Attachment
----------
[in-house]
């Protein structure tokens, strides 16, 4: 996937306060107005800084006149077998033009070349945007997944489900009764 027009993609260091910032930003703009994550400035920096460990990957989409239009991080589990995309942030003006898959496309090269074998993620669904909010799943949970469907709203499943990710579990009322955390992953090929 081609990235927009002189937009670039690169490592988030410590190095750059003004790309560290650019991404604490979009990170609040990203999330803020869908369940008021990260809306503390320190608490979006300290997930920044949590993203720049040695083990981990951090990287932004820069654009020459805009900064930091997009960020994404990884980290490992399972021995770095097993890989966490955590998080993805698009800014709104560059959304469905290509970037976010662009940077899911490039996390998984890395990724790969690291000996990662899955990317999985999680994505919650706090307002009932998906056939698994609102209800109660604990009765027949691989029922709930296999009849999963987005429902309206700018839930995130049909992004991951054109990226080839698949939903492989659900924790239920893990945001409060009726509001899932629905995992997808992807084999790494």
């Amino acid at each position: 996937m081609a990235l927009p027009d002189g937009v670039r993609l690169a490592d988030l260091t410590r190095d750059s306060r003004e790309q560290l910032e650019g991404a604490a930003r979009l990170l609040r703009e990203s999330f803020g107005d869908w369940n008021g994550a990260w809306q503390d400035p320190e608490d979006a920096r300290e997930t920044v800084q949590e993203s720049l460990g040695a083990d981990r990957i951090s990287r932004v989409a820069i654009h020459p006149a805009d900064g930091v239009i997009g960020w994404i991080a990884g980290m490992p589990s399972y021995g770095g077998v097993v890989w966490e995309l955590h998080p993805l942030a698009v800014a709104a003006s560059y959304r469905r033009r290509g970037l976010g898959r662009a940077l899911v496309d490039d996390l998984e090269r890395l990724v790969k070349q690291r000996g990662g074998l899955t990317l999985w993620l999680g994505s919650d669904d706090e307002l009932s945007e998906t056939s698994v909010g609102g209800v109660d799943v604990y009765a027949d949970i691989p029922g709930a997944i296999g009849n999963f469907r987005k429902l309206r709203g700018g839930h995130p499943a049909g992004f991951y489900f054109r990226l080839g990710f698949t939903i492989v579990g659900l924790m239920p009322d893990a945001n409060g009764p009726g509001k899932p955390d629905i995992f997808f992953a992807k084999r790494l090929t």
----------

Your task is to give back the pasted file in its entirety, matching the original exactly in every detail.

[in-house]
């Protein structure tokens, strides 16, 4: 996937306060107005800084006149077998033009070349945007997944489900009764 027009993609260091910032930003703009994550400035920096460990990957989409239009991080589990995309942030003006898959496309090269074998993620669904909010799943949970469907709203499943990710579990009322955390992953090929 081609990235927009002189937009670039690169490592988030410590190095750059003004790309560290650019991404604490979009990170609040990203999330803020869908369940008021990260809306503390320190608490979006300290997930920044949590993203720049040695083990981990951090990287932004820069654009020459805009900064930091997009960020994404990884980290490992399972021995770095097993890989966490955590998080993805698009800014709104560059959304469905290509970037976010662009940077899911490039996390998984890395990724790969690291000996990662899955990317999985999680994505919650706090307002009932998906056939698994609102209800109660604990009765027949691989029922709930296999009849999963987005429902309206700018839930995130049909992004991951054109990226080839698949939903492989659900924790239920893990945001409060009726509001899932629905995992997808992807084999790494």
């Amino acid at each position: 996937m081609a990235l927009p027009d002189g937009v670039r993609l690169a490592d988030l260091t410590r190095d750059s306060r003004e790309q560290l910032e650019g991404a604490a930003r979009l990170l609040r703009e990203s999330f803020g107005d869908w369940n008021g994550a990260w809306q503390d400035p320190e608490d979006a920096r300290e997930t920044v800084q949590e993203s720049l460990g040695a083990d981990r990957i951090s990287r932004v989409a820069i654009h020459p006149a805009d900064g930091v239009i997009g960020w994404i991080a990884g980290m490992p589990s399972y021995g770095g077998v097993v890989w966490e995309l955590h998080p993805l942030a698009v800014a709104a003006s560059y959304r469905r033009r290509g970037l976010g898959r662009a940077l899911v496309d490039d996390l998984e090269r890395l990724v790969k070349q690291r000996g990662g074998l899955t990317l999985w993620l999680g994505s919650d669904d706090e307002l009932s945007e998906t056939s698994v909010g609102g209800v109660d799943v604990y009765a027949d949970i691989p029922g709930a997944i296999g009849n999963f469907r987005k429902l309206r709203g700018g839930h995130p499943a049909g992004f991951y489900f054109r990226l080839g990710f698949t939903i492989v579990g659900l924790m239920p009322d893990a945001n409060g009764p009726g509001k899932p955390d629905i995992f997808f992953a992807k084999r790494l090929t």